Medical ArticlesPlate Iv
A, Gastroscopic view of a gastrojejunostomy opening drawn pat...
The part of the heart most affected is the part which has the...
Bronchoscopic Appearances In Disease
The first look should note the color of the bronchial mucosa...
Some things regarding this useful fruit require to be noted by...
Pedunculated malignant growths are readily removed with snar...
See Pain. ...
Ulcerative lesions in the larynx during typhoid fever are al...
Ulcers Case Xxv
The following case illustrates the superior efficacy of the l...
The question often arises as to the ability of children to bea...
See Alcohol; Narcotics. ...
For an ordinary convulsive attack in the case of a child, hold...
At Nauheim, under the direction of Dr. Theodore Schott, baths...
After what has been said about the symptoms of scarlatina, it...
How And Why We Breathe
Life is Shown by Breathing. If you wanted to find out whether...
In all fevers, to cool down the excessive heat of the patient ...
If the bowels are known to be in excellent condition and not ...
By this term we mean not only the sensible perspiration which ...
Vitamin Program For The Sick
No matter which way you look at it or how well insured you ma...
Chronic Back Pain
Barry was a carpenter who couldn't afford to lose work becaus...
Care Of Instruments
The endoscopist must either personally care for his instrume...
Source: Papers On Health
These will be found dealt with under many headings throughout
this book (see Abscess; Bone, Diseased; Blood; Boils; Breast; Cancer;
Carbuncle; Cauliflower Growth; Eruptions; Erysipelas, etc.), therefore
we here only treat generally of two kinds of common sores. The first is
the surface sore, which eats inwards; the second, the deep-seated sore,
which eats outwards. The first usually begins as a small pimple like a
pin's head, and, if neglected, breaks, and gradually increases in size.
Its origin is something which has caused the minute vessels of the skin
at the spot to give way, so that they remain congested with bad blood,
which soon becomes practically poisonous, and so the sore enlarges and
eats into the surrounding tissue. If such a sore appears on the leg, it
is often due to over-pressure through too much standing. Rest, with the
leg kept horizontal or inclined slightly upwards to the foot, will
often be enough to cure. When complete rest cannot be had, a thigh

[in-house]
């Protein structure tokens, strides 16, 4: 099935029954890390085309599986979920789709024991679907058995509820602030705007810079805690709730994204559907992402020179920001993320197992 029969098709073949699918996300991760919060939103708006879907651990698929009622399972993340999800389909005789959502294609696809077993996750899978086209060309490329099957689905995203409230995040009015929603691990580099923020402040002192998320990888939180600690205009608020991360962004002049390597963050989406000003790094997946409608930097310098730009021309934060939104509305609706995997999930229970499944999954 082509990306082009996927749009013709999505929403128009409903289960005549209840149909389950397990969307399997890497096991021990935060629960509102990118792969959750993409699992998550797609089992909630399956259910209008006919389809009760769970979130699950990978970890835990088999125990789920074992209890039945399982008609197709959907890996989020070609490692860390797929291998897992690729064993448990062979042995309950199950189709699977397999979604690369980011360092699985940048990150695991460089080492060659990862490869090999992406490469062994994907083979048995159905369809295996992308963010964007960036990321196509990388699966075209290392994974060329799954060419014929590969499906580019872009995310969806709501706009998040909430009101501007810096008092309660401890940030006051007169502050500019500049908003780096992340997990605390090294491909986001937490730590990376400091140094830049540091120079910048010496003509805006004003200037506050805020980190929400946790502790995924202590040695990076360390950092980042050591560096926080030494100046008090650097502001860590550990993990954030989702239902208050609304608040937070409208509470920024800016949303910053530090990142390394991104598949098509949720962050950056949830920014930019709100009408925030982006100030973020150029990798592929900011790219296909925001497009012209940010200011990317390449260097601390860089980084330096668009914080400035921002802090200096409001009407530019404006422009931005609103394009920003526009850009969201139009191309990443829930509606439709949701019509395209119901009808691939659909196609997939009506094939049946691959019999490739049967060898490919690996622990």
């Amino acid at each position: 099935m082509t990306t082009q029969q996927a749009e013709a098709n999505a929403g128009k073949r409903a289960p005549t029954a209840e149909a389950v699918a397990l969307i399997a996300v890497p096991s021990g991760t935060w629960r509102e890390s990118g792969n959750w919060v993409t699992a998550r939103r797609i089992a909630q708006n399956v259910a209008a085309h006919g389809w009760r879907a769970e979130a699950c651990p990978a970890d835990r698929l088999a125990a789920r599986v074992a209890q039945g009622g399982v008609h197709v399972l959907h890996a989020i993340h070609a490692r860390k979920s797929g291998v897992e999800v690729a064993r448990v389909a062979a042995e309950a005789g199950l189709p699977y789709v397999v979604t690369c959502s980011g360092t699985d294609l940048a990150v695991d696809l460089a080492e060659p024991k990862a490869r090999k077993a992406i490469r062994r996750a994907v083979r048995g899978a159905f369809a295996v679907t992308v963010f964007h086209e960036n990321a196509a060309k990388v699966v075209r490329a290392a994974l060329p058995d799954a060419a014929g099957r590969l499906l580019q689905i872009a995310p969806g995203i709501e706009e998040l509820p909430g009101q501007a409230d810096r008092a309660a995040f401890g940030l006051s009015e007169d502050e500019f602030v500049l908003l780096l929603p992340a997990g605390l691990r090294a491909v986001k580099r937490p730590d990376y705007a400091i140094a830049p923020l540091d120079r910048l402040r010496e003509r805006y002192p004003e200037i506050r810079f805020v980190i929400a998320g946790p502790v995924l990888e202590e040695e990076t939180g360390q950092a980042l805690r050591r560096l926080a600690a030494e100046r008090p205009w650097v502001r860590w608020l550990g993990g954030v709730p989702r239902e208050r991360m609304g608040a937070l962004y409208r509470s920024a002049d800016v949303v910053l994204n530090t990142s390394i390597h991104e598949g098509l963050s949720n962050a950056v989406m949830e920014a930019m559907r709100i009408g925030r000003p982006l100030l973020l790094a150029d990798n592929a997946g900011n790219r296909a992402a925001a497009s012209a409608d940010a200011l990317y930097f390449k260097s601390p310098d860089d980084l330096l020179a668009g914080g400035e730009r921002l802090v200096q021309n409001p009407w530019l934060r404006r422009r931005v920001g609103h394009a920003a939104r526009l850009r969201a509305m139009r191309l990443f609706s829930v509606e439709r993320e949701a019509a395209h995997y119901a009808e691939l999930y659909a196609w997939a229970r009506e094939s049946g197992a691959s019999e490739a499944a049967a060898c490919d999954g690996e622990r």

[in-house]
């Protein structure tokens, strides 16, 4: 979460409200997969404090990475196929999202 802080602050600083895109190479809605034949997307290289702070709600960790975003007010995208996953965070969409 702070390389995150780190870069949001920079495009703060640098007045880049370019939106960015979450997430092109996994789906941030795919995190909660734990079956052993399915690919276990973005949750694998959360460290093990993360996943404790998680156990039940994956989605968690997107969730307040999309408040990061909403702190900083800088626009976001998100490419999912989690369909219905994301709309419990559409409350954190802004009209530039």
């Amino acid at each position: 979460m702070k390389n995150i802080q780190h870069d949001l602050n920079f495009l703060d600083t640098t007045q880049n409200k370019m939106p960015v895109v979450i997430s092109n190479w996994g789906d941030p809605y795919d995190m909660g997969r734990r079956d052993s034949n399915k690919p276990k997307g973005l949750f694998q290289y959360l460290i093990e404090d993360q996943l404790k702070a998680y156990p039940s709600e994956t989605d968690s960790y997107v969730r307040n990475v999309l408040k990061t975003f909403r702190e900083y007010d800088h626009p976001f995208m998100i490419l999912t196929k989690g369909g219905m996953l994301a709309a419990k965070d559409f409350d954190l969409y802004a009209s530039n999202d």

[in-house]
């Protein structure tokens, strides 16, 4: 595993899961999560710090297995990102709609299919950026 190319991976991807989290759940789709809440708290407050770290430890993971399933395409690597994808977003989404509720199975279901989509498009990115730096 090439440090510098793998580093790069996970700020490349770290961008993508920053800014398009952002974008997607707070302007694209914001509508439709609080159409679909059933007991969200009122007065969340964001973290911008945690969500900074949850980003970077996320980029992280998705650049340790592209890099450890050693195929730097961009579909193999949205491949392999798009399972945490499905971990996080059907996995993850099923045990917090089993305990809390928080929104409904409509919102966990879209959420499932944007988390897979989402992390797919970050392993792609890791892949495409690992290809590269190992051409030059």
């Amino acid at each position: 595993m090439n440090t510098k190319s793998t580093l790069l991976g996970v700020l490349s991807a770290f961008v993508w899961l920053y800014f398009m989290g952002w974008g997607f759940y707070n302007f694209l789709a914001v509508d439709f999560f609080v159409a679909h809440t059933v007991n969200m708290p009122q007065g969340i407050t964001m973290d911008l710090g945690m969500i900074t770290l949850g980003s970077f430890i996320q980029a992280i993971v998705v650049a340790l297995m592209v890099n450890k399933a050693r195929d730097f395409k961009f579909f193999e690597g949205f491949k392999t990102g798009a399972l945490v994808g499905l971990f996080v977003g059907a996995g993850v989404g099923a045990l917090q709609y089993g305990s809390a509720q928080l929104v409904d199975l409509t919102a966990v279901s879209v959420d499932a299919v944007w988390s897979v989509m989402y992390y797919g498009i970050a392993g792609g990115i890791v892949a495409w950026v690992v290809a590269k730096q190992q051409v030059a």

bandage (see Veins, Swollen) should be worn.
To treat the sore, it should be washed twice a day with BUTTERMILK
(see), and afterwards thoroughly soaked with weak ACETIC ACID
(see), and dressed with antiseptic lint, or, if that cannot be had,
with buttermilk cloths. A buttermilk poultice (see Potato Poultice)
may be used. But if no rest can be had, the sore will be extremely
difficult, if not impossible, to heal.
The second kind of sore, arising from an abscess under the part, or
diseased bone or membrane far down beneath the skin, is to be treated
on the same principles, using weak acetic acid for the syringing, and
buttermilk only for the surface. The method of treatment is such as
will secure the contact of the weak acid with every part, even the
deepest, of the wound. Procure a small pointed glass syringe, which
must be kept thoroughly clean. The point of this may be inserted into
the sore, and care taken that the weak acid penetrates into the very
bottom, and thoroughly soaks all the diseased parts. This syringing
should be repeated until the wound is thoroughly clean in every part.
If pain is set up, the acid is too strong. Syringing with lukewarm
water will at once relieve this, and then weaker acid may be used. This
treatment may be given twice a day, and the wound properly dressed
after it. Attention must be paid in all treatment of sores or wounds to
the proper cleansing and boiling of all materials and instruments used.
Wash the hands in hot water and M'Clinton's soap, using a nail-brush,
before touching or dressing a sore.
Boil some soft clean rags for five minutes, and wash the sore with
these, using water that has been boiled and allowed to cool to
blood-heat, to which a few drops of acetic acid have been added, but
not so much as to be painful on the sore.
If a syringe is used, boil it before using, and only use boiled or
distilled water in all operations. This secures the destruction of the
germs (or Bacteria), which are now known as the cause of the
inflammation and suppuration of wounds and sores of all kinds.
Next: Spinal Congestion
Previous: Soapy Blanket The